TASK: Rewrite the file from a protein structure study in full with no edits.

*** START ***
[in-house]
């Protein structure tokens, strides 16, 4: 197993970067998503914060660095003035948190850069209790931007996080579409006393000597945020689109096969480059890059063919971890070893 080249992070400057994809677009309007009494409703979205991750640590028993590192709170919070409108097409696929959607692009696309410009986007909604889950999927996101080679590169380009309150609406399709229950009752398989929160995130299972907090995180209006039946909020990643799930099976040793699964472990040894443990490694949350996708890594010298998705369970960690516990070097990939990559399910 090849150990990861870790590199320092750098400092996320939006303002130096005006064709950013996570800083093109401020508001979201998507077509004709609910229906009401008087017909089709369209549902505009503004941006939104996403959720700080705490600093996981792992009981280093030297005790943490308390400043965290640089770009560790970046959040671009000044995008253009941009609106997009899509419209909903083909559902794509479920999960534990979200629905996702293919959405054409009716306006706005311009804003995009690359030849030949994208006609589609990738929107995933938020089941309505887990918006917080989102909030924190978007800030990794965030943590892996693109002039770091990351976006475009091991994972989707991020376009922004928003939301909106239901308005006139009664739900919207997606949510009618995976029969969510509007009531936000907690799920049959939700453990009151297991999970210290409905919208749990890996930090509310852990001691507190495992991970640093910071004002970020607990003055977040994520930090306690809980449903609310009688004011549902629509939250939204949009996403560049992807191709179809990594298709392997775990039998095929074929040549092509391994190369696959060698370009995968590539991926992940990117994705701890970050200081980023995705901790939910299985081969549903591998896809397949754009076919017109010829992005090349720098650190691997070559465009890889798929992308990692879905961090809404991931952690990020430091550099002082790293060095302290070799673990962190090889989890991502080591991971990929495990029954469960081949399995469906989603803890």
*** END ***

[in-house]
């Protein structure tokens, strides 16, 4: 197993970067998503914060660095003035948190850069209790931007996080579409006393000597945020689109096969480059890059063919971890070893 080249992070400057994809677009309007009494409703979205991750640590028993590192709170919070409108097409696929959607692009696309410009986007909604889950999927996101080679590169380009309150609406399709229950009752398989929160995130299972907090995180209006039946909020990643799930099976040793699964472990040894443990490694949350996708890594010298998705369970960690516990070097990939990559399910 090849150990990861870790590199320092750098400092996320939006303002130096005006064709950013996570800083093109401020508001979201998507077509004709609910229906009401008087017909089709369209549902505009503004941006939104996403959720700080705490600093996981792992009981280093030297005790943490308390400043965290640089770009560790970046959040671009000044995008253009941009609106997009899509419209909903083909559902794509479920999960534990979200629905996702293919959405054409009716306006706005311009804003995009690359030849030949994208006609589609990738929107995933938020089941309505887990918006917080989102909030924190978007800030990794965030943590892996693109002039770091990351976006475009091991994972989707991020376009922004928003939301909106239901308005006139009664739900919207997606949510009618995976029969969510509007009531936000907690799920049959939700453990009151297991999970210290409905919208749990890996930090509310852990001691507190495992991970640093910071004002970020607990003055977040994520930090306690809980449903609310009688004011549902629509939250939204949009996403560049992807191709179809990594298709392997775990039998095929074929040549092509391994190369696959060698370009995968590539991926992940990117994705701890970050200081980023995705901790939910299985081969549903591998896809397949754009076919017109010829992005090349720098650190691997070559465009890889798929992308990692879905961090809404991931952690990020430091550099002082790293060095302290070799673990962190090889989890991502080591991971990929495990029954469960081949399995469906989603803890």